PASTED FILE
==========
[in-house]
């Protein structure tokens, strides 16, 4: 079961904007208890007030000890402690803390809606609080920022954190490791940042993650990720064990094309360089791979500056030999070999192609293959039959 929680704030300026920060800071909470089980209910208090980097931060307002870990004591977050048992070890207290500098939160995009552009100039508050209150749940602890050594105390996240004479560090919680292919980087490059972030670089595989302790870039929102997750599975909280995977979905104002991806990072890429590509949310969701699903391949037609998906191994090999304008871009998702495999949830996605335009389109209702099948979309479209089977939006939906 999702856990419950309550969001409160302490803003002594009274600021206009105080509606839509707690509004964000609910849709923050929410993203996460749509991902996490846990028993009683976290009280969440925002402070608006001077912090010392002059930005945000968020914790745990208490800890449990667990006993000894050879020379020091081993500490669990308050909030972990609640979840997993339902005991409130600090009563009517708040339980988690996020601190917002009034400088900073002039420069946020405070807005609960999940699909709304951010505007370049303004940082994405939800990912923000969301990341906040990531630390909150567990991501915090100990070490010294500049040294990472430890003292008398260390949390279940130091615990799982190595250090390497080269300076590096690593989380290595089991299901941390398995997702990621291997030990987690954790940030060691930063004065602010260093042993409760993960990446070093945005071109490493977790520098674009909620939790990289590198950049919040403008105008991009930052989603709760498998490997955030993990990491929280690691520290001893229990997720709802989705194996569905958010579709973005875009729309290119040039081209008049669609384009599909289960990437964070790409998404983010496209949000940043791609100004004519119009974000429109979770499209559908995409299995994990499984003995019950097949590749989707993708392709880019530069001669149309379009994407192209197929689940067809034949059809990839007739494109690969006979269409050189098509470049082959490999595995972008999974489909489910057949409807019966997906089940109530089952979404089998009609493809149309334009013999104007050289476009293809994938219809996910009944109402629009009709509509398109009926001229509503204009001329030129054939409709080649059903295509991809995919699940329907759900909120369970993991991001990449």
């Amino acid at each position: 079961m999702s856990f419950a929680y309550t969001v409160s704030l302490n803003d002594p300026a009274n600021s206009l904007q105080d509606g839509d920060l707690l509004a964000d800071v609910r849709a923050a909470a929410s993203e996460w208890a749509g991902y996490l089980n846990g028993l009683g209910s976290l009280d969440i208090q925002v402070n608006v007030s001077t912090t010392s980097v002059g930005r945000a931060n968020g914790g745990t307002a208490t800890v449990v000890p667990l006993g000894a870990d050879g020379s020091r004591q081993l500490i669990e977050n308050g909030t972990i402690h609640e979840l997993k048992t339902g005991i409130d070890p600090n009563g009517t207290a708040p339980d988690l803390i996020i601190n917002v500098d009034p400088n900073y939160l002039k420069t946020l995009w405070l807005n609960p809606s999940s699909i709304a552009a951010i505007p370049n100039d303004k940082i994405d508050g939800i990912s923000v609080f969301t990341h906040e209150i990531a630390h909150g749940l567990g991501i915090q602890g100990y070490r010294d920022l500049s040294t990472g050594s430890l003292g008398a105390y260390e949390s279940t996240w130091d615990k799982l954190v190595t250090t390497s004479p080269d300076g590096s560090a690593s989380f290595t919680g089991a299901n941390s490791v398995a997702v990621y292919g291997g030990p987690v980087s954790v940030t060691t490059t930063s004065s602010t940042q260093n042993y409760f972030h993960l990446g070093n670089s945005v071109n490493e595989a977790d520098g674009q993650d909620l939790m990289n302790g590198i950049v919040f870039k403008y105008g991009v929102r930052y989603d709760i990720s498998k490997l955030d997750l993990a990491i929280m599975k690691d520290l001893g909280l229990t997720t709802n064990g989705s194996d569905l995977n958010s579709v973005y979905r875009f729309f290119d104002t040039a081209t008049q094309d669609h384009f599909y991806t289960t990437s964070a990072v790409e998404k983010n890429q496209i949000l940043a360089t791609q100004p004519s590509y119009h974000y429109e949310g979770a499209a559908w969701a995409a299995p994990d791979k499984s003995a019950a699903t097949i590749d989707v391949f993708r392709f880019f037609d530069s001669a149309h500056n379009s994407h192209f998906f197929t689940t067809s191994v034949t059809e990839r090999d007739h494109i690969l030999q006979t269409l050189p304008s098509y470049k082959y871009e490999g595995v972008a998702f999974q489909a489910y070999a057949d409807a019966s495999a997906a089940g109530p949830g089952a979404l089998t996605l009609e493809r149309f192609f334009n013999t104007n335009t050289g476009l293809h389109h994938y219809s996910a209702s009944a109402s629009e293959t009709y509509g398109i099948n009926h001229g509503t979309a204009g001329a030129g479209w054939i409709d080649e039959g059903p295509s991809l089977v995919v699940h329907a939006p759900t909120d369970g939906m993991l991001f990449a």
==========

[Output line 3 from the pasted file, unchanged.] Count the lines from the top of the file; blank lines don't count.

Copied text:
């Amino acid at each position: 079961m999702s856990f419950a929680y309550t969001v409160s704030l302490n803003d002594p300026a009274n600021s206009l904007q105080d509606g839509d920060l707690l509004a964000d800071v609910r849709a923050a909470a929410s993203e996460w208890a749509g991902y996490l089980n846990g028993l009683g209910s976290l009280d969440i208090q925002v402070n608006v007030s001077t912090t010392s980097v002059g930005r945000a931060n968020g914790g745990t307002a208490t800890v449990v000890p667990l006993g000894a870990d050879g020379s020091r004591q081993l500490i669990e977050n308050g909030t972990i402690h609640e979840l997993k048992t339902g005991i409130d070890p600090n009563g009517t207290a708040p339980d988690l803390i996020i601190n917002v500098d009034p400088n900073y939160l002039k420069t946020l995009w405070l807005n609960p809606s999940s699909i709304a552009a951010i505007p370049n100039d303004k940082i994405d508050g939800i990912s923000v609080f969301t990341h906040e209150i990531a630390h909150g749940l567990g991501i915090q602890g100990y070490r010294d920022l500049s040294t990472g050594s430890l003292g008398a105390y260390e949390s279940t996240w130091d615990k799982l954190v190595t250090t390497s004479p080269d300076g590096s560090a690593s989380f290595t919680g089991a299901n941390s490791v398995a997702v990621y292919g291997g030990p987690v980087s954790v940030t060691t490059t930063s004065s602010t940042q260093n042993y409760f972030h993960l990446g070093n670089s945005v071109n490493e595989a977790d520098g674009q993650d909620l939790m990289n302790g590198i950049v919040f870039k403008y105008g991009v929102r930052y989603d709760i990720s498998k490997l955030d997750l993990a990491i929280m599975k690691d520290l001893g909280l229990t997720t709802n064990g989705s194996d569905l995977n958010s579709v973005y979905r875009f729309f290119d104002t040039a081209t008049q094309d669609h384009f599909y991806t289960t990437s964070a990072v790409e998404k983010n890429q496209i949000l940043a360089t791609q100004p004519s590509y119009h974000y429109e949310g979770a499209a559908w969701a995409a299995p994990d791979k499984s003995a019950a699903t097949i590749d989707v391949f993708r392709f880019f037609d530069s001669a149309h500056n379009s994407h192209f998906f197929t689940t067809s191994v034949t059809e990839r090999d007739h494109i690969l030999q006979t269409l050189p304008s098509y470049k082959y871009e490999g595995v972008a998702f999974q489909a489910y070999a057949d409807a019966s495999a997906a089940g109530p949830g089952a979404l089998t996605l009609e493809r149309f192609f334009n013999t104007n335009t050289g476009l293809h389109h994938y219809s996910a209702s009944a109402s629009e293959t009709y509509g398109i099948n009926h001229g509503t979309a204009g001329a030129g479209w054939i409709d080649e039959g059903p295509s991809l089977v995919v699940h329907a939006p759900t909120d369970g939906m993991l991001f990449a």